Eltham Palace, London
Architecture Housing Listed places Parks and Gardens

9 Stunning Country Houses You Need to Visit

Here are nine of our favourite country houses and gardens from around the country.

Explore your local area and discover hidden gems near you.

Here are 9 of our favourite country houses and gardens from around the country.

1. Layer Marney Tower, Colchester, Essex

A photograph of an 8 story gate tower with smaller 3 story buildings on either side.
The Grade I listed Layer Marney Tower, Essex. Contributed to the Missing Pieces Project by Julie Potton. View the List entry.

The tallest Tudor gatehouse in the country, Layer Marney Tower was built in the 1520s by Lord Marney, friend to both Henry VII and Henry VIII. Layer Marney has been a family home for over 500 years and features an excellent tea room.

Book your tickets for Layer Marney Tower before visiting.

Live in the East of England? Make sure you also take a look around these amazing sites: Helmingham Hall (Suffolk) and Holkham Hall (Norfolk)

2. Burton Constable Hall, Hull, East Yorkshire

A photograph of a grand house with a statue on the front lawn.
The Grade I listed Burton Constable Hall East Riding of Yorkshire.  © Paul Harrop

Home to the Constable family for over 700 years, the hall has a long and complicated building history. The manor is mostly Elizabethan, although parts of the 15th century manor remain. Stephen’s tower is the oldest part of the house, built in the 12th century.

Don’t miss the park designed by Capability Brown, the cabinet of curiosities or the whale skeleton that features in Moby Dick.

Please check the Burton Constable website for the latest times and to book your ticket.

Live in Yorkshire? Don’t miss Ripley Castle (Ripley) and Kiplin Hall (Richmond)

3. Dorney Court, Windsor, Buckinghamshire

A photograph of a Tudor manor house.
The Grade I listed Dorney Court, Buckinghamshire. Contributed to the Missing Pieces Project by Richard Ley. View the List entry.

Dorney Court is one of England’s finest Tudor Manors and has been the setting of many TV and film locations, such as Miss Marple and Inspector Morse to name a few.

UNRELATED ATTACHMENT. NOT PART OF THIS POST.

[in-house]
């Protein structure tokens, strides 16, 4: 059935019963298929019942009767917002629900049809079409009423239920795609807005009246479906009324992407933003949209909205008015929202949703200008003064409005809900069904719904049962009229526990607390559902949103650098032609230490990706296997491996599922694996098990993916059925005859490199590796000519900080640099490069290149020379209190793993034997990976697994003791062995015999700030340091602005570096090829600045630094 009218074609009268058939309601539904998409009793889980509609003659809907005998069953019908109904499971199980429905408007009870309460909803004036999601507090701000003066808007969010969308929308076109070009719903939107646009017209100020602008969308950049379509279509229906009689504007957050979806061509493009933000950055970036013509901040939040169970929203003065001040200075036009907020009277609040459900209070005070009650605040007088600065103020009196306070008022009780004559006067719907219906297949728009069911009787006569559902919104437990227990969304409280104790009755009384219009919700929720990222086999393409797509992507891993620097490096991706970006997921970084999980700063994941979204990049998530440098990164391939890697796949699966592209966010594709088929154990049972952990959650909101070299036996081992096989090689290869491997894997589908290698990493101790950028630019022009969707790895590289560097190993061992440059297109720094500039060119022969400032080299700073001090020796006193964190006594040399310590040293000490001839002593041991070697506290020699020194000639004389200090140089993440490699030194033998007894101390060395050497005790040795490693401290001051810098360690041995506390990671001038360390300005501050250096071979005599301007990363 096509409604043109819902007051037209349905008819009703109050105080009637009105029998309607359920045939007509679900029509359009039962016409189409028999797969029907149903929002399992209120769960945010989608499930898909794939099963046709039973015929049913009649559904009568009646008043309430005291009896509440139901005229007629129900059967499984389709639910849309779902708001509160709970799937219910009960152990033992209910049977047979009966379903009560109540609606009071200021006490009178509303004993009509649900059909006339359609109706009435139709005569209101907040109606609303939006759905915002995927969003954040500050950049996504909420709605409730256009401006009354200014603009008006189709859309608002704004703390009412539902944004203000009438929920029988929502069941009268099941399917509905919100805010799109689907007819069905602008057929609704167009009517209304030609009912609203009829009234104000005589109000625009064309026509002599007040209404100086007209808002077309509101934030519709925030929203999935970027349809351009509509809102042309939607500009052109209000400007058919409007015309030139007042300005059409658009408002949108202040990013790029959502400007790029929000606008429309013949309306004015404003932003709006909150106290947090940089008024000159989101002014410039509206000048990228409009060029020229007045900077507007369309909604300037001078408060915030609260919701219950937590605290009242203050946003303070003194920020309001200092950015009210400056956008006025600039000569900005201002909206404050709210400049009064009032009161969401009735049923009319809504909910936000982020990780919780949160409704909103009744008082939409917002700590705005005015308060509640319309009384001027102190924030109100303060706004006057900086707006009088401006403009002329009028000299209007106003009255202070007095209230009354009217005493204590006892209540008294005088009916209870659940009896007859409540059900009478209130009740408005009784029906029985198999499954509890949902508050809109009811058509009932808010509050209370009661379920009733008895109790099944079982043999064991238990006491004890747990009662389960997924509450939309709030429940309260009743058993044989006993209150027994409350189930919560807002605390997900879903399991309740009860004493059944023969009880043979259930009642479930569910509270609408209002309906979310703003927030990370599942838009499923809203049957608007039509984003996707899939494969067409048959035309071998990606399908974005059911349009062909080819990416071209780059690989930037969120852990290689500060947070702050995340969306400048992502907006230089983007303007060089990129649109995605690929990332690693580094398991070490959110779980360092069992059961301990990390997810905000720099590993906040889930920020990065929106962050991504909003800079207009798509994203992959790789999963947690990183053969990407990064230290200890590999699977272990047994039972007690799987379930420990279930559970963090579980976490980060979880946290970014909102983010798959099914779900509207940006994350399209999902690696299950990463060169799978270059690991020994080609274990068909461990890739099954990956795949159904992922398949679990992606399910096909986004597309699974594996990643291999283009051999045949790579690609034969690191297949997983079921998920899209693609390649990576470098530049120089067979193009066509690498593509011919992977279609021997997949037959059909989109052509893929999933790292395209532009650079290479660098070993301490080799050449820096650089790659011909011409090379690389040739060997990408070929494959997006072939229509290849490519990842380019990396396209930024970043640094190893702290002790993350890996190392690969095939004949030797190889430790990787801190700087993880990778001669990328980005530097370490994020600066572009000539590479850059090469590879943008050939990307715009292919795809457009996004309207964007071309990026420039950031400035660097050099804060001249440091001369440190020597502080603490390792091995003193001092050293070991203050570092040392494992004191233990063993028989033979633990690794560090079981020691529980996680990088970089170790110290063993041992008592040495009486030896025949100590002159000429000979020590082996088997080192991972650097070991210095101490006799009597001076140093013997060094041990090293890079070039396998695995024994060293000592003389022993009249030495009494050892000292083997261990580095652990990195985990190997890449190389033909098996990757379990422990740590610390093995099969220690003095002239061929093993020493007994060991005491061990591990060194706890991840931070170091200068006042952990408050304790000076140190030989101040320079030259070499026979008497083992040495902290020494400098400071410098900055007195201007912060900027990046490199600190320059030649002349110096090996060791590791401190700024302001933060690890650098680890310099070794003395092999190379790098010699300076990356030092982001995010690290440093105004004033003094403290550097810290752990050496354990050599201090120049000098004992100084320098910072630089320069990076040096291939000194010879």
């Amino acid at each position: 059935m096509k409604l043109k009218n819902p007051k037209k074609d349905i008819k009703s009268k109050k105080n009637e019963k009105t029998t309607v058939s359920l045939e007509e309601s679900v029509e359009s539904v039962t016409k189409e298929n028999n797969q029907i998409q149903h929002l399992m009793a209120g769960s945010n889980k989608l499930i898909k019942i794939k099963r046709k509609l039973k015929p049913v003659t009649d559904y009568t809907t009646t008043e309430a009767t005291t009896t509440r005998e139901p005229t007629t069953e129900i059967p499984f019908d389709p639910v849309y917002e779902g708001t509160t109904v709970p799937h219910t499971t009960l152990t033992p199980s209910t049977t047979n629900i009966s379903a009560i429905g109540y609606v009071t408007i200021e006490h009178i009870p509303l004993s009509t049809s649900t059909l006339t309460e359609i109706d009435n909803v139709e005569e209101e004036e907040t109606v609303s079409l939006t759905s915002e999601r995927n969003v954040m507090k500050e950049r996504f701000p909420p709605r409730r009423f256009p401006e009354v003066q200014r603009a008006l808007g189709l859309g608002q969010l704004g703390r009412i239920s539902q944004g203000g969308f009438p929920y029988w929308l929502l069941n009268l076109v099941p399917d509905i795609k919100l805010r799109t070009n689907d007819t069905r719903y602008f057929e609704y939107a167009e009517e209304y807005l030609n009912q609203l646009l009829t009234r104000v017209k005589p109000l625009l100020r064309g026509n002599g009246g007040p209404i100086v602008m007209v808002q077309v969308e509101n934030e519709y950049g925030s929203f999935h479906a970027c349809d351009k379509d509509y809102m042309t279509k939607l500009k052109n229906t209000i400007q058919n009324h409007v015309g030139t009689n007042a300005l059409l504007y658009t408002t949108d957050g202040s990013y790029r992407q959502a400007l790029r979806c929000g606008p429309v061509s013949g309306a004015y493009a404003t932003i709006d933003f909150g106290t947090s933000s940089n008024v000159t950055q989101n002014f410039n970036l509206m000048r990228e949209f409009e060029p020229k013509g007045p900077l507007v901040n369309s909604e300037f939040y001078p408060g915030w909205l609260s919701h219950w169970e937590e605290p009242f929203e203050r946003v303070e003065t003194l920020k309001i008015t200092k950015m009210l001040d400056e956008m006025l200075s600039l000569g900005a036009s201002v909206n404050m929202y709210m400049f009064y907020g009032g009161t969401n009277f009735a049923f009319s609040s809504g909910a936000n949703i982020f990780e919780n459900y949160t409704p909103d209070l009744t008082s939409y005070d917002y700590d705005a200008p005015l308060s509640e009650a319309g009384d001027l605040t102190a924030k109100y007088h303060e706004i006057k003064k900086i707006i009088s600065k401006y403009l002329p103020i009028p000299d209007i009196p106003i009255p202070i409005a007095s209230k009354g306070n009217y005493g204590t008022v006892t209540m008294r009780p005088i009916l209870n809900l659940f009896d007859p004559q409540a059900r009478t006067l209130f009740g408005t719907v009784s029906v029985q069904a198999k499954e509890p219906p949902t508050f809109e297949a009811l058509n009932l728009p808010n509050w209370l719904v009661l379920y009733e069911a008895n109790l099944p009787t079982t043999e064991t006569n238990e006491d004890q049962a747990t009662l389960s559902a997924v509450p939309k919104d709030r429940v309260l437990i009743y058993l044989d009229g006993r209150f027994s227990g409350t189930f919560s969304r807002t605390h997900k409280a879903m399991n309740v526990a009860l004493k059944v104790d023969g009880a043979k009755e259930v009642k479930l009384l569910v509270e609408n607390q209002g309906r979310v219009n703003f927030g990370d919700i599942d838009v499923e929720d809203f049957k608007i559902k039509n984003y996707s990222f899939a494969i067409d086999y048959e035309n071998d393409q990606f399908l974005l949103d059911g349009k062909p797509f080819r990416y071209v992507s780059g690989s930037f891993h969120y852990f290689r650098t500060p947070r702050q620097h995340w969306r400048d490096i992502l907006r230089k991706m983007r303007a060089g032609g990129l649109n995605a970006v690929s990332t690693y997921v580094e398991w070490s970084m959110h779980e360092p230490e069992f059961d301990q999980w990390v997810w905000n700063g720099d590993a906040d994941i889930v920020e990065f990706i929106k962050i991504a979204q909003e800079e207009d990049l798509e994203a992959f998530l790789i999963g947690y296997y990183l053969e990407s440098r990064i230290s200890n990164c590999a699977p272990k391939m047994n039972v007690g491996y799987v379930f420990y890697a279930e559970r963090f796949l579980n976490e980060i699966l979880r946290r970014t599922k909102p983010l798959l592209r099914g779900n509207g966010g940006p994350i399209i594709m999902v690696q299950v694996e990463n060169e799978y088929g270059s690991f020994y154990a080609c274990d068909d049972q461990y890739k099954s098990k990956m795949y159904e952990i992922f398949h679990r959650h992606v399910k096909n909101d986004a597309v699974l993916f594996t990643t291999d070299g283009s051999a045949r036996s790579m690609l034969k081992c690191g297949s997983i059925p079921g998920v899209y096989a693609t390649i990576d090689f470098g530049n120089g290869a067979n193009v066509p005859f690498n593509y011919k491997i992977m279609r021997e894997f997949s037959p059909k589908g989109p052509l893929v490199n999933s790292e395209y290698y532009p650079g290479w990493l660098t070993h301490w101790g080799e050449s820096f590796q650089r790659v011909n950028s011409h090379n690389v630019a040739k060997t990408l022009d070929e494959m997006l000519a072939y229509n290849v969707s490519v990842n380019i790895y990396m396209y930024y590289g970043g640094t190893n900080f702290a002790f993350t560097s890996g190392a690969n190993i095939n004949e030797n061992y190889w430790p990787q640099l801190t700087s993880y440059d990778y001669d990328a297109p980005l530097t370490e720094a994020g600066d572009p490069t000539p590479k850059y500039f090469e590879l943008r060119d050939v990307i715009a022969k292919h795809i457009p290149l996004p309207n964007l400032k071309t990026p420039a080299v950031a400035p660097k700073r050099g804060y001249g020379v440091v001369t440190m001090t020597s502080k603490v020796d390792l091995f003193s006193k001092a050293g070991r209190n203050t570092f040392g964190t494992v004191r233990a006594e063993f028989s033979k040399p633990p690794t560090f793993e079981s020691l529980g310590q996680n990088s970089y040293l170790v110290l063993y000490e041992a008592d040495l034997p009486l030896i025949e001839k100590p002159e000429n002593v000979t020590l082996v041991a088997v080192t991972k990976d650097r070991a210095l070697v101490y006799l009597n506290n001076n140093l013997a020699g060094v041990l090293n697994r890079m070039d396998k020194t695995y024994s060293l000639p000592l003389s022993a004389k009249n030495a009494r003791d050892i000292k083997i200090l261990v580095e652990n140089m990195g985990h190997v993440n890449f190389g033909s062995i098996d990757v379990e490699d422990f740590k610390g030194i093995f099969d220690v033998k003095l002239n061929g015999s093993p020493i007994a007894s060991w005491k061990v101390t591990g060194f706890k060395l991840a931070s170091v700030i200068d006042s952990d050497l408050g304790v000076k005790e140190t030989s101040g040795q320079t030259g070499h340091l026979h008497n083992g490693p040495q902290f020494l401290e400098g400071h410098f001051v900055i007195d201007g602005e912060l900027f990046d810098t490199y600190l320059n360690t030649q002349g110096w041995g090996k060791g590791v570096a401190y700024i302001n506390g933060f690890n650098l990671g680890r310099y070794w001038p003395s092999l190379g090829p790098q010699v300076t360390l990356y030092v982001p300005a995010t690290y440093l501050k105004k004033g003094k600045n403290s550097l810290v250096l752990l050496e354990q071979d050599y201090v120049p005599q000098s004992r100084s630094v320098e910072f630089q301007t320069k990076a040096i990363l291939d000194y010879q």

The house remains the family home of the Palmers who have lived at Dorney for nearly 500 years. The gardeners at Dorney Court are celebrated as the first to grow pineapples in England, a feat accomplished in 1722.

Find out more about visiting on Dorney Court’s website.

Live in the South East? You should also check out these hidden gems: Great Dixter (Northiam) and Houghton Lodge Gardens (Houghton)

4. Athelhampton House, Athelhampton, Dorset

A photograph of a grand house surrounded by trees and greenery.
The Grade I listed Athelhampton House, Dorset. Contributed to the Missing Pieces Project by Steve Trow. View the liste entry.

The Great Hall is a wonderful example of Tudor architecture, dating back to 1485. The beautiful award-winning gardens were designed by Inigo Thomas, including ponds, fountains and 12 world-famous topiary yew pyramids.

Visit their website for the latest updates.

Live in the South West? Check out these beautiful spots: Dyrham Park (Dyrham) and A la Ronde (Devon)

5. Eltham Palace, Greenwich, London

A photograph of a palace surrounded by trees.
The Grade II* listed Eltham Palace, London. © Historic England Archive. View image DP040506.

Eltham Palace was founded as a medieval royal palace by Edward IV in the 1470s and was converted into a private house for eccentric millionaires, the Courtaulds, in the 1930s.

Take in the mix of styles, art deco and historical features all in the same building and spot London’s oldest working bridge hidden in the rose garden.

Plan your visit before going.

Live in London? Don’t miss Forty Hall (Enfield) or Osterley Park (Hounslow)

6. Cragside, Rothbury, Northumberland

A photograph of a tall grand house surrounded by trees.
The Grade I listed Cragside, Northumberland. Contributed to the Missing Pieces Project by Robert Walton. View the list entry.